Blood Tests vs. Biopsy For Fibrosis Assessment | Hepatitis Central

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Blood Tests vs. Biopsy For Fibrosis Assessment

The Editors at Hepatitis Central
December 3, 2004

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This reference is from an article in the latest issue of the medical journal, Gastroenterology.

What we found most interesting is the reference to the fact that biopsy can be painful and dangerous and that assessment of biopsies is subjective and prone to sampling error. So much for accuracy in the gold standard test for gauging liver condition.

More and more progress is being made with blood and serum tests to determine fibrosis progression and liver condition. This bodes very well for keeping an eye on liver disease progress without invasive and potentially dangerous or faulty biopsies.

Our only question is why the authors concluded this could or should be used in conjunction with biopsy. We feel “instead of” may be a better choice.

Serum Markers Detect the Presence of Liver Fibrosis

Histologic examination of a liver biopsy specimen is regarded as the reference standard for detecting liver fibrosis. Biopsy can be painful and hazardous, and assessment is subjective and prone to sampling error.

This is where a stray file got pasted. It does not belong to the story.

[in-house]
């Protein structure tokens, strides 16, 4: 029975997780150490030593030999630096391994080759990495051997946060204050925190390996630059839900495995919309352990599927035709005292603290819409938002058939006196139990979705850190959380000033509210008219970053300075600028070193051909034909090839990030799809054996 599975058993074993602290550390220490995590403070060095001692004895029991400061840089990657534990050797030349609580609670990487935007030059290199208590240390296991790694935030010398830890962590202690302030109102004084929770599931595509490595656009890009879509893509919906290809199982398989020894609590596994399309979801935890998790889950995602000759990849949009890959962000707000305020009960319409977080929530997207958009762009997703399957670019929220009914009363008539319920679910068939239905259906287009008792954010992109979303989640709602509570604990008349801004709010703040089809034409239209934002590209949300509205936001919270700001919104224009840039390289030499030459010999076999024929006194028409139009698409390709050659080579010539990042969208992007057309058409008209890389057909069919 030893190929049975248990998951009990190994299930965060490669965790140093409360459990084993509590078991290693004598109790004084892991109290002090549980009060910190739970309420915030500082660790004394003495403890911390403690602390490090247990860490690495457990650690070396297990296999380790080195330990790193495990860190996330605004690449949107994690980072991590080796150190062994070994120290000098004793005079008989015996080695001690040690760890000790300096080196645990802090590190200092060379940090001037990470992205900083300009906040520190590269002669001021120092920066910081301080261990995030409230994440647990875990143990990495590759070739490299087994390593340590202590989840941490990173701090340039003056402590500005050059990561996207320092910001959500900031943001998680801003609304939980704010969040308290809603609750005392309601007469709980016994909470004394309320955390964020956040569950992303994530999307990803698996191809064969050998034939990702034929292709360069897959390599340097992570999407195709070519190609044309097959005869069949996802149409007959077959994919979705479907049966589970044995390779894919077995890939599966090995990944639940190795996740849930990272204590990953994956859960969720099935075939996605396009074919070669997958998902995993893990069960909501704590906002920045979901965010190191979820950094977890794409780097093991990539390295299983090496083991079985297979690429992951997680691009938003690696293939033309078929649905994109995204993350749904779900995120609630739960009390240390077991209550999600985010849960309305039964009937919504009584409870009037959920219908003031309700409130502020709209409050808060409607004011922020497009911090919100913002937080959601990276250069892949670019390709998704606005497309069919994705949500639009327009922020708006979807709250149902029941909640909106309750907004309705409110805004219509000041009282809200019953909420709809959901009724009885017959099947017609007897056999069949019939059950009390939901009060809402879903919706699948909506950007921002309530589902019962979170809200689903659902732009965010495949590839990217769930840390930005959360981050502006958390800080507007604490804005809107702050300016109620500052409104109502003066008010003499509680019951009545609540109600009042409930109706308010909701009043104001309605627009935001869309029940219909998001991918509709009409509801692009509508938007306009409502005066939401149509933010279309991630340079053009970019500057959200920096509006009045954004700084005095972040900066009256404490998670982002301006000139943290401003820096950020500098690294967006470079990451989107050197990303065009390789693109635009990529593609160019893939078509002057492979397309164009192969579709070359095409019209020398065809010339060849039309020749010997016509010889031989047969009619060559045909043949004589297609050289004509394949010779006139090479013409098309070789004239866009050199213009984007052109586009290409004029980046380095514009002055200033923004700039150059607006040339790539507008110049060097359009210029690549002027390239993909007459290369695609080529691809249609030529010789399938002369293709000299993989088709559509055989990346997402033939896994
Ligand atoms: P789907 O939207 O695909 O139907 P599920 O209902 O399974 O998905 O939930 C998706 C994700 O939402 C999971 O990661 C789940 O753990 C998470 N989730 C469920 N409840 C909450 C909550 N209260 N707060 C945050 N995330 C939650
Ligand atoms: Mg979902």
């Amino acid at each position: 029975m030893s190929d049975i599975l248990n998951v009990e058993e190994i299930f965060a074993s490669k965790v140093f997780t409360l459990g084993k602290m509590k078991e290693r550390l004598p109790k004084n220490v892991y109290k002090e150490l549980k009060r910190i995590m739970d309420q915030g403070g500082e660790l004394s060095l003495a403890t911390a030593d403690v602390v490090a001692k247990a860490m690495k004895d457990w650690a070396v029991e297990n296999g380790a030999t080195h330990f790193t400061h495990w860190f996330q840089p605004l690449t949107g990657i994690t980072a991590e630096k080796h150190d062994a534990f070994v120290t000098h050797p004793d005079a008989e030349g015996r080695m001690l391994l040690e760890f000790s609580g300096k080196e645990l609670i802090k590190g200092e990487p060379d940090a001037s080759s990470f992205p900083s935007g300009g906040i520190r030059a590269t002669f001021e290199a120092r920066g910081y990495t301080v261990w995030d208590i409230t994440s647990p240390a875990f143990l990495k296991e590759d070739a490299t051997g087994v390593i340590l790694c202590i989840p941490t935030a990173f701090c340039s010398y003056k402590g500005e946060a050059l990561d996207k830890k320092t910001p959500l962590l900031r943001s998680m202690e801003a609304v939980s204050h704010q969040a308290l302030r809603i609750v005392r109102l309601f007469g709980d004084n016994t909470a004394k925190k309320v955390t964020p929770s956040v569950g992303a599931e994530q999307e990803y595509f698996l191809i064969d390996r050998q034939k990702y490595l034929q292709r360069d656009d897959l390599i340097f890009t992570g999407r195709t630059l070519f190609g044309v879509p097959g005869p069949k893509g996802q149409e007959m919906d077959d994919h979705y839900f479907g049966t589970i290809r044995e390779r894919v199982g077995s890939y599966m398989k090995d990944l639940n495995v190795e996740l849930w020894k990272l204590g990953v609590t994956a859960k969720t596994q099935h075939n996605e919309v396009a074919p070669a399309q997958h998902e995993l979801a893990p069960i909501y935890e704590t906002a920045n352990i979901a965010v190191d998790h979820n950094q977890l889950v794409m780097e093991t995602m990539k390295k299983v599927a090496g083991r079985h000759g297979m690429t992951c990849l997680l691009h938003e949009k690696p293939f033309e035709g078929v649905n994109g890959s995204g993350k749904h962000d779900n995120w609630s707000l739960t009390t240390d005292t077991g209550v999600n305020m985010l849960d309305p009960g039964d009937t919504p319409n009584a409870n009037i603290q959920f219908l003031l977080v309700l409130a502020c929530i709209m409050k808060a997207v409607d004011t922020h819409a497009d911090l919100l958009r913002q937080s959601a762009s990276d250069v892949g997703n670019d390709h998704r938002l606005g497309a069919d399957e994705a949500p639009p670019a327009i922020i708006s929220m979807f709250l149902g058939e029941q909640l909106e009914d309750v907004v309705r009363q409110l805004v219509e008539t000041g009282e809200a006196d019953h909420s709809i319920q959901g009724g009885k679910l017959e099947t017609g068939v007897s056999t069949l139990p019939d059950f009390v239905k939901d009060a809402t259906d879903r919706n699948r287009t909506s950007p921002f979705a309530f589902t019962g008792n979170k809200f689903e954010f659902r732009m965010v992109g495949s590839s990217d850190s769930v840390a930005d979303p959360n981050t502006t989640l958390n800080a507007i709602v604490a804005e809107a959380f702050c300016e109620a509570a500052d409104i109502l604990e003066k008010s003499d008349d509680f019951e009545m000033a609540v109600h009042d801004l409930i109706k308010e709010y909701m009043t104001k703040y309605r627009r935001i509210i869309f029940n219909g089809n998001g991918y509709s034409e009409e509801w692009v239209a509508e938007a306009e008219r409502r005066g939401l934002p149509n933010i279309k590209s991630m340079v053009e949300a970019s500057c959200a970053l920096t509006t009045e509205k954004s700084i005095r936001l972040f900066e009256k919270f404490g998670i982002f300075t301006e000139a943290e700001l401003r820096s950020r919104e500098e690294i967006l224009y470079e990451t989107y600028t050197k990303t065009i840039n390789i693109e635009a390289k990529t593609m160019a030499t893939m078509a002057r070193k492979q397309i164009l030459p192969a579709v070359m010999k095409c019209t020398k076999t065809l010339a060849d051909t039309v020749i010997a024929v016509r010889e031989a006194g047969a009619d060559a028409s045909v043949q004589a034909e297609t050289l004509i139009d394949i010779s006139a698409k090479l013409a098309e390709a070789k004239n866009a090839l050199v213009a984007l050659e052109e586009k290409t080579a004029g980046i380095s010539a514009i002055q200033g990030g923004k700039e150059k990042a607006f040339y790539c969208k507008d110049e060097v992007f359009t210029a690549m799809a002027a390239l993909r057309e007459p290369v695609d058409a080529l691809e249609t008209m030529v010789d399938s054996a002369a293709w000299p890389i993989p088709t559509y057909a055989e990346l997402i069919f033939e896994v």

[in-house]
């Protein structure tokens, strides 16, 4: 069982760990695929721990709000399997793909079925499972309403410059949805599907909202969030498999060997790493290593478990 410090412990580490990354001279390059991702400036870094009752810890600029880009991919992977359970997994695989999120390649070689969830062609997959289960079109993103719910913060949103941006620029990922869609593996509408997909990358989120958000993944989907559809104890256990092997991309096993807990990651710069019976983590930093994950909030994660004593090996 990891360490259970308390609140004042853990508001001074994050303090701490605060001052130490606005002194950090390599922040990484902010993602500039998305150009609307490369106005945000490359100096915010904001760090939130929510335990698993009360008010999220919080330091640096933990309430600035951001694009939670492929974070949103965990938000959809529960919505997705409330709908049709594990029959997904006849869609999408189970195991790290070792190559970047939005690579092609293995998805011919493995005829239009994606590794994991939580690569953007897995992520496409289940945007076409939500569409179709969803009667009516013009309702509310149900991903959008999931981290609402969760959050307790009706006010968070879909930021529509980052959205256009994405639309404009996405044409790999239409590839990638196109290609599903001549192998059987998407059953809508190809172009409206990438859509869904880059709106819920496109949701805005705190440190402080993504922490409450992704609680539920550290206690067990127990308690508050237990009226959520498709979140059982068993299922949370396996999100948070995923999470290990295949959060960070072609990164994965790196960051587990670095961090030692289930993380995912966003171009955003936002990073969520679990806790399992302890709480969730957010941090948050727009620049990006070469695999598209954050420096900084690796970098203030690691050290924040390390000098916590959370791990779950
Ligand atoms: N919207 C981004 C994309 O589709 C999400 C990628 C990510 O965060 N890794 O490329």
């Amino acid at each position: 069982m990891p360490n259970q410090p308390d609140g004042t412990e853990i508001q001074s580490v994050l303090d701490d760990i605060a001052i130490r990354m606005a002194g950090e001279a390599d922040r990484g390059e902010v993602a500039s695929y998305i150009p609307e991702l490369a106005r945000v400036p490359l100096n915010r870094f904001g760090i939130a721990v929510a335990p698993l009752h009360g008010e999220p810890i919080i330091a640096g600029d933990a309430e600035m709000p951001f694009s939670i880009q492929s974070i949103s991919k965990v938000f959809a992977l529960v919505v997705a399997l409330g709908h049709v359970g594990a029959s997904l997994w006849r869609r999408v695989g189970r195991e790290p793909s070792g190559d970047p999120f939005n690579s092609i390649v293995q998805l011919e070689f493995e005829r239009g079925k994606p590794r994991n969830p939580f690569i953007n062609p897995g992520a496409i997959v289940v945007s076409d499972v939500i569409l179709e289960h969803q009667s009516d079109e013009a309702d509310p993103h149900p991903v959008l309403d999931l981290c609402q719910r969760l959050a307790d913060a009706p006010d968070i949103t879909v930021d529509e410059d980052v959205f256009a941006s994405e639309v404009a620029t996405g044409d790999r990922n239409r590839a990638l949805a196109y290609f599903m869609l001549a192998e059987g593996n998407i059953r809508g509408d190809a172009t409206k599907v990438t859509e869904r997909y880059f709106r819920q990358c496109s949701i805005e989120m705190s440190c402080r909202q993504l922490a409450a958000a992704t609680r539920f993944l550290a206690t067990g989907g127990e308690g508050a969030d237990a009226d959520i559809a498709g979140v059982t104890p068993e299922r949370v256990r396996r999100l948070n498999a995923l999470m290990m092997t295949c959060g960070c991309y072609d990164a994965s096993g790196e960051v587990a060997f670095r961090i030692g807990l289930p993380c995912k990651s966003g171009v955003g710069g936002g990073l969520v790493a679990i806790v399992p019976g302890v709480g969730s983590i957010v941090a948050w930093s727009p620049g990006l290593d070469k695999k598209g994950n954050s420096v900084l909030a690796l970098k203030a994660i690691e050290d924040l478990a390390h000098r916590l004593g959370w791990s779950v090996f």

Researchers developed a panel of sensitive automated immunoassays to detect matrix constituents and mediators of matrix remodeling in serum to evaluate their performance in the detection of liver fibrosis.

In an international multicenter cohort study, serum levels of 9 surrogate markers of liver fibrosis were compared with fibrosis stage in liver biopsy specimens obtained from 1021 subjects with chronic liver disease.

Discriminant analysis of a test set of samples was used to identify an algorithm combining age, hyaluronic acid, amino-terminal propeptide of type III collagen, and tissue inhibitor of matrix metalloproteinase 1 that was subsequently evaluated using a validation set of biopsy specimens and serum samples.


The algorithm detected fibrosis (sensitivity, 90%) and accurately detected the absence of fibrosis (negative predictive value for significant fibrosis, 92%);

Performance was excellent for alcoholic liver disease and nonalcoholic fatty liver disease.

The algorithm performed equally well in comparison with each of the pathologists.

In contrast, pathologists’ agreement over histologic scores ranged from very good to moderate.


The authors conclude, “Assessment of liver fibrosis with multiple serum markers used in combination is sensitive, specific, and reproducible, suggesting they may be used in conjunction with liver biopsy to assess a range of chronic liver diseases.”


W M C Rosenberg and others. Serum markers detect the presence of liver fibrosis: A cohort study. Gastroenterology 127(6): 1704-1713. December 2004.

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